Body Mass Index (BMI) Measurement in Schools - Safeguard 2
Safeguard 2. Ensure that staff members who measure height and weight have the appropriate expertise and training to obtain accurate and reliable results and minimize the potential for stigmatization.
Accurate measurements are those that correspond to the youth’s actual height and weight, while reliable measurements are those that produce consistent results when they are repeated.1 Measurements are more likely to be accurate and reliable when they are conducted by trained professionals, such as school nurses.2,3 Unfortunately, many schools do not have full-time nurses on campus,4 and many school nurses feel that they cannot add another responsibility to their workload.5 Staff members involved in the program need the appropriate technical training from people who are experienced in conducting height and weight measurements and calculating and interpreting BMI results.6 Conducting repetitive tasks, such as measuring height and weight, can be tedious and may lead an individual to become careless and fail to consistently follow measurement protocols. Quality control checks can be implemented through random visits at measurement sites to oversee the performance of the staff measuring students’ height and weight.
Staff members can ensure that each student takes off his or her shoes and jacket or other heavy clothing items and removes all items from his or her pockets before being weighed.7 Similarly, staff members must make sure that hair styles do not interfere with an accurate measurement of height.7 Each measurement can be taken twice and the youth can be repositioned prior to each measurement.1 If the two measurements do not agree within one-fourth of a pound for weight or one-fourth of an inch for height, then two additional measures can be taken until there is agreement.1,6 Height errors, in particular, reduce the validity of BMI substantially.1
Staff can also get appropriate training to learn how to measure height and weight in a sensitive and caring manner. This training can address procedures to maintain student privacy during measurement,8 increase awareness of groups at increased risk of stigmatization (i.e., larger students, shorter boys, and taller girls), provide information about body size acceptance and the dangers of unhealthy weight control practices, and help staff identify indications of student problems related to weight or body image (e.g., eating disorders).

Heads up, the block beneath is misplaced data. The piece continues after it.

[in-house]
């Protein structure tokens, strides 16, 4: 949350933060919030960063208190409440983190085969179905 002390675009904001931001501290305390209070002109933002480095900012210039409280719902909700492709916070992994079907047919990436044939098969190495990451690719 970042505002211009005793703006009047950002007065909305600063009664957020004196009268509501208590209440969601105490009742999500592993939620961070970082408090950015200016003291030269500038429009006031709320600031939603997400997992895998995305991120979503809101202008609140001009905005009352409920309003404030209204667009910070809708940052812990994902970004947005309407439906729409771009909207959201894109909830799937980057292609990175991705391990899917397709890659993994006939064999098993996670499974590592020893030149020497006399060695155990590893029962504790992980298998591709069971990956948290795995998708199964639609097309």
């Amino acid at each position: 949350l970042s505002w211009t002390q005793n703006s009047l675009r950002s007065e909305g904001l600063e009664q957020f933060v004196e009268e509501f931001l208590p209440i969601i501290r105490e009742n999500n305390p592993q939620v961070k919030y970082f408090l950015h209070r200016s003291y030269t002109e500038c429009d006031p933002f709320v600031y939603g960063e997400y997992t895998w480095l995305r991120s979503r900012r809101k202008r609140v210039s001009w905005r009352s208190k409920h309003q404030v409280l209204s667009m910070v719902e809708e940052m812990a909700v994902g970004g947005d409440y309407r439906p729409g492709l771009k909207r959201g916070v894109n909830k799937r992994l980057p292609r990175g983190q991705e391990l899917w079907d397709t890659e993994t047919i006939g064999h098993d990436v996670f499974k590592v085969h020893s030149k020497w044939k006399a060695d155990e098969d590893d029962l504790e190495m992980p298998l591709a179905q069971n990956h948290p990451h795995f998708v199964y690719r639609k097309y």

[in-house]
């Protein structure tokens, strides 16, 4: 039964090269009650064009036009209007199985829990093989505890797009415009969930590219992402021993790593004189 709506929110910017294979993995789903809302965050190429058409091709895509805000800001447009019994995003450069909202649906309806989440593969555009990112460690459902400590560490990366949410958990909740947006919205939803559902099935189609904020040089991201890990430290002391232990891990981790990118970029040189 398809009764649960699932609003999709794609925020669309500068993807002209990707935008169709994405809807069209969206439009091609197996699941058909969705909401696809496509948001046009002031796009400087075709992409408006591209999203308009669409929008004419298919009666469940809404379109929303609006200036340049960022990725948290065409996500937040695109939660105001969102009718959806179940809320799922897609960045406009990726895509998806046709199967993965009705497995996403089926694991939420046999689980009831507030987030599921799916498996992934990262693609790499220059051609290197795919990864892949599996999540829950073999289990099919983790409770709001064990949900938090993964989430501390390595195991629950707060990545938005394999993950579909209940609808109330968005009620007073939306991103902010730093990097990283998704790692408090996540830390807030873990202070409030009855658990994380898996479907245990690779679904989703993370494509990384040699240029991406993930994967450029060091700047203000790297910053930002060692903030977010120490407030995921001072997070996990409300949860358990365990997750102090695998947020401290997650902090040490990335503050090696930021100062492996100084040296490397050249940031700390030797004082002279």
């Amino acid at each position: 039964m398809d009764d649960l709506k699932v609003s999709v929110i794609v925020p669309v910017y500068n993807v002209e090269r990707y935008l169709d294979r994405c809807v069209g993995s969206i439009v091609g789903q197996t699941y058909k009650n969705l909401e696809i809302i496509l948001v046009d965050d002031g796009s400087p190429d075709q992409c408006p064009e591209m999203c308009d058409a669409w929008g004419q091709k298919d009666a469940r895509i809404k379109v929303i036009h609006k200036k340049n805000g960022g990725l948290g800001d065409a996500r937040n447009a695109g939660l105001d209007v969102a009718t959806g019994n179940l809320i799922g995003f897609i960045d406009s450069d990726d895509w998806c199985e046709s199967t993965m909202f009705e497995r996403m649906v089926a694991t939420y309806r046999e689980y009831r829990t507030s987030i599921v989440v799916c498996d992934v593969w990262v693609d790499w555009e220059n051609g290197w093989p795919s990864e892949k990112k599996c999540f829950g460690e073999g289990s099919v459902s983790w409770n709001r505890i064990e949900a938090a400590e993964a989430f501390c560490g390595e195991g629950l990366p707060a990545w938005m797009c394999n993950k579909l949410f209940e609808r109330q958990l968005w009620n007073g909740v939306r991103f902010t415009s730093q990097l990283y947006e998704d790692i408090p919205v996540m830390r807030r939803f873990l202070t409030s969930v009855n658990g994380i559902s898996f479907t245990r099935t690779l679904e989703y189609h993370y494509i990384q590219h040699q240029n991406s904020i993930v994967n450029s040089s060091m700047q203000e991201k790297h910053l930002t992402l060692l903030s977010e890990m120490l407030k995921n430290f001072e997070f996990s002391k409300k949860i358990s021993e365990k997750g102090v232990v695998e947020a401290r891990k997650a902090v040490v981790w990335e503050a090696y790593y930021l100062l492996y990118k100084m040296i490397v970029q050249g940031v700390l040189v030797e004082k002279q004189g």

Staff can be prepared to respond to questions or comments by students. For example, if a student makes a negative comment about his or her own weight, staff members can respond with supportive statements such as, “Kids’ bodies come in lots of different sizes and shapes. If other kids are teasing you about your body, let’s talk and see what we can do about it”.9 Staff members can also respond to questions about what the school will do with the measurement results and referrals.
Resources that can assist with training on height and weight measurement include:
- Health Resources and Services Administration’s Maternal and Child Health Bureauexternal icon
- CDC’s Division of Nutrition, Physical Activity, and Obesity Growth Chart Training Modules
- The Center on Weight and Health’s Guidelines for Collecting Heights and Weights on Children and Adolescents in School Settings pdf icon[pdf – 336 KB]external icon:
Source: Nihiser AJ, Lee SM, Wechsler H, McKenna M, Odom E, Reinold C, Thompson D, Grummer-Strawn L. Body Mass Index Measurement in Schools. Journal of School Health. 2007; 77:651-671.external icon
- U.S. Department of Health and Human Services, Health Research and Services Administration, Maternal and Child Health Bureau. Growth charts training: accurate weighing and measuring. U.S. Department of Health and Human Services; 2006. Available at: http://depts.washington.edu/growth/external icon.
- American Academy of Pediatrics, Committee on School Health. The role of the school nurse in providing school health services. Pediatrics. 2001;108(5):1231-1232.
- Ikeda JP, Crawford PB, Woodward-Lopez G. BMI screening in schools: helpful or harmful. Health Educ Res. 2006;21(6):761-769.
- Brener ND, Wheeler L, Wolfe LC, Vernon-Smiley M, Caldart-Olson L. Health services: results from the School Health Policies and Programs Study 2006. J Sch Health. 2007;77(8):464-485.
- University of Arkansas for Medical Sciences, College of Public Health. Year two evaluation: Arkansas Act 1220 of 2003 to combat childhood obesity. University of Arkansas for Medical Sciences; 2006. Available at: www.uams.edu/coph/reports/Act1220Eval.pdfpdf iconexternal icon.
- Gance-Cleveland B, Bushmiaer M. Arkansas school nurses’ role in statewide assessment of body mass index to screen for overweight children and adolescents. J Sch Nurs. 2005;21(2):64-69.
- Ikeda JP, Crawford PB. Guidelines for collecting heights and weights on children and adolescents in the school setting. University of California Berkeley, Center for Weight and Health; 2005. Available at: http://cwh.berkeley.edu/sites/greeneventsguide.org.cwh/files/primary_pdfs/bw_weighing_0.pdfpdf iconexternal icon.
- Haller EC, Petersmarck K, Warber JP, editors. The role of Michigan schools in promoting healthy weight. Lansing, MI: Michigan Department of Education; 2001. Available at: http://www.michigan.gov/documents/healthyweight_13649_7.pdfpdf iconexternal icon.
- Crawford PB, Woodward-Lopez G, Ikeda JP. Weighing the risks and benefits of BMI reporting in the school setting. Center for Weight and Health; 2006. Available at: http://cwh.berkeley.edu/sites/default/files/primary_pdfs/BMI_report_cards_0.pdfpdf iconexternal icon.